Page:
One of the best things to happen in my writing career was meeting Scott Bell over five years ago. He’s taught me a lot, and I will be forever grateful. Witty, charming, hilarious, and not bad looking, his secret identity is, Suburban Man. His superpowers are lawn care and BBQ grilling. I asked him, “What’s your genre? Thriller, action, adventure, Guns & Roses…?” His answer was, “Yes.” With his two kids in college, majoring in Psychology and Aerospace Engineering, he has time to retreat to the world of writing fantastic stories. Allow me to introduce – Scott Bell.
Hey, Scott. I’m so happy you came by. You’re one of my favorite authors. I just wanted to ask:
What drew you to write thrillers?
Scott: The genre doesn’t matter to me as much as the story. I started writing the same way I start a lot of projects, by saying, “Hey, I can do better than that guy.” Exactly the way I said, “Hey, no need to hire a contractor, I can tile that bathroom!” or “Who needs a mechanic? I can rebuild that carburetor!” Sure. No problem.
I love your attitude. What advice would you give to aspiring writers?
Scott: Develop a thick skin fast. The work is a product, not your child, so don’t take criticism as an insult. Ingest the advice you get, think about it, then decide if the criticism is valid or the work of a jealous, misanthropic knuckle-dragger who wouldn’t know good prose from goose crap.
Oh, and don’t expect riches to roll in the instant you present your manuscript to the world. It takes damn near as much time marketing as it does writing. Maybe more.
What would you say are the main advantages and disadvantages of self-publishing against being published?
Scott: With self-publishing, the author maintains total control over the product. Many say this is a good thing; personally, I’m not so sure. Most–all (?)–writers can’t look at their own words objectively or critically. Your product is always flawed on first, second, and third drafts, I don’t care who you are. Paying for editing is expensive, and many selfies skip that step, or scrimp on it, which means their work is not the best it could be.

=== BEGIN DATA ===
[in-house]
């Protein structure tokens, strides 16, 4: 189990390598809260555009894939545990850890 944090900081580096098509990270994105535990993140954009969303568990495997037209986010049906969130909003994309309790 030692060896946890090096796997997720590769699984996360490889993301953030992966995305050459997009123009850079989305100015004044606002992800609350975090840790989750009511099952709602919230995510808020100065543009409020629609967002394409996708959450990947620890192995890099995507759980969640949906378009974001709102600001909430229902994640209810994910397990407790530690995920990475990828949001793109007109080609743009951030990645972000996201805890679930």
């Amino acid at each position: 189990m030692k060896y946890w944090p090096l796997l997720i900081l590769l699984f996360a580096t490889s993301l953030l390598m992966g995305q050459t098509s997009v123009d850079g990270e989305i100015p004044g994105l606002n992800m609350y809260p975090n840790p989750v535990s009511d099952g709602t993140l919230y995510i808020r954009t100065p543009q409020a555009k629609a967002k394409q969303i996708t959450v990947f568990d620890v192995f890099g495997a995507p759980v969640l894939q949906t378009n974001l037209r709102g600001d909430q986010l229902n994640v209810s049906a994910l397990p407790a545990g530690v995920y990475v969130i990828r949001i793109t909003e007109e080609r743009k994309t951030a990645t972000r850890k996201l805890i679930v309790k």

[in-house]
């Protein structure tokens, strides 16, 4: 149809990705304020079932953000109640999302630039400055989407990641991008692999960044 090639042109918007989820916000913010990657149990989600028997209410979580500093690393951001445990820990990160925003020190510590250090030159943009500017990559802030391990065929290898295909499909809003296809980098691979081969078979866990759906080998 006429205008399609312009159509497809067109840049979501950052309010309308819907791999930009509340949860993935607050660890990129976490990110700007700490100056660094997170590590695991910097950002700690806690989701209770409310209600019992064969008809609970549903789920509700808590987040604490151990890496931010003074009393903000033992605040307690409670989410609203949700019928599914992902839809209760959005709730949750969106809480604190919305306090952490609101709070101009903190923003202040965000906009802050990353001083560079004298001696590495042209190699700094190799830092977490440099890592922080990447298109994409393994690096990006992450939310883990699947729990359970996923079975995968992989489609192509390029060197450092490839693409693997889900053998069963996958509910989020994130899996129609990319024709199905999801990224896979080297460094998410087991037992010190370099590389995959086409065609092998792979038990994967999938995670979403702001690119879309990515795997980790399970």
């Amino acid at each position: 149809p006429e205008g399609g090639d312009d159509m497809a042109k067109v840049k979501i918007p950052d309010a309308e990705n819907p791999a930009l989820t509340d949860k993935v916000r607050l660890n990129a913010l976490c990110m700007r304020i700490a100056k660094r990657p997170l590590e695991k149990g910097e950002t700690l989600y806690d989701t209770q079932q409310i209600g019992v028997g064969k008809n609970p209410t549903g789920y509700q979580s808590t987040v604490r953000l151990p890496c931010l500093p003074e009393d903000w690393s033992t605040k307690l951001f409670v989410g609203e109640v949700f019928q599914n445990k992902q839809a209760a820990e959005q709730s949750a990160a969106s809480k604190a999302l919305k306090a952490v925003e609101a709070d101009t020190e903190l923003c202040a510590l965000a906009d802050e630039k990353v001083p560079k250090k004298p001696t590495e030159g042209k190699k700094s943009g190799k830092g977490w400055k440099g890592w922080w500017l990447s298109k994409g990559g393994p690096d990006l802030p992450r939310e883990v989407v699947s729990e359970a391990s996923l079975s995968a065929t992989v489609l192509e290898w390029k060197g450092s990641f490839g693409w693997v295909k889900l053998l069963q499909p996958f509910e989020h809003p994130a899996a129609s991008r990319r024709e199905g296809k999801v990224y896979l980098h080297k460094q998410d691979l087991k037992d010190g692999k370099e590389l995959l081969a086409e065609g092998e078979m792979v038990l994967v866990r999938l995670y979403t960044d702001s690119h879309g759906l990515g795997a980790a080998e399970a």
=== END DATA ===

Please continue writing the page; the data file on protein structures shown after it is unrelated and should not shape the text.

At least with traditional publishing, there’s a minimum bar that screens out truly awful writing, and trad pubbers will–if they’re any good–provide content and line edits on top of proofreading services. Traditional publishers will have better cover art and at least SOME marketing assistance. But they also take a cut of the pie. How much depends on the contract.
Do you have any advice for other authors on how to market their books?
A. Get reviews. Use book bloggers, indie reviewers, and people you meet at Starbucks to write an Amazon review.
B. Make connections. Don’t pound people over-and-over to buy your book. Connect with people and gain a following organically. If you connect with folks, they’ll buy your stuff. And help you promote it.
C. Use advertising wisely, and where it makes sense.
D. Do signings and readings and real life critique groups to become known by your community.
E. Use Goodreads giveaway programs to boost visibility.
F. Help other writers with their social media presence. 🙂
Do you remember the first story you ever read, and the impact it had on you?
Scott: I won’t say this is the first, but the story that turned me from TV to books was a pastiche of Conan the Barbarian stories. Robert E Howard’s bold hero provided the catalyst for my lifelong love of books.
Thanks so much for the interview, Scott. This was a blast!
Scott Bell holds a degree in Criminal Justice from North Texas State University, and has enjoyed careers in both asset protection as well as sales. With the kids grown and time on his hands, Scott turned back to his first love—writing.
His short story, Mitchellsville is published in The Western Online. Dave’s Aliens is in the anthology Person Suit. Government Waste is in the anthology, Desolation, and Mr. Scampers War is published in episode 82 of Cast of Wonders.
Coming in 2016 is April’s Fool (the beginning of the Sam Cable series), followed soon by May Day (Cable #2) and Working Stiffs (a sci-fi novel).
When he’s not writing, Scott is on the eternal quest to answer the question: What would John Wayne do?
Click on the covers for links.
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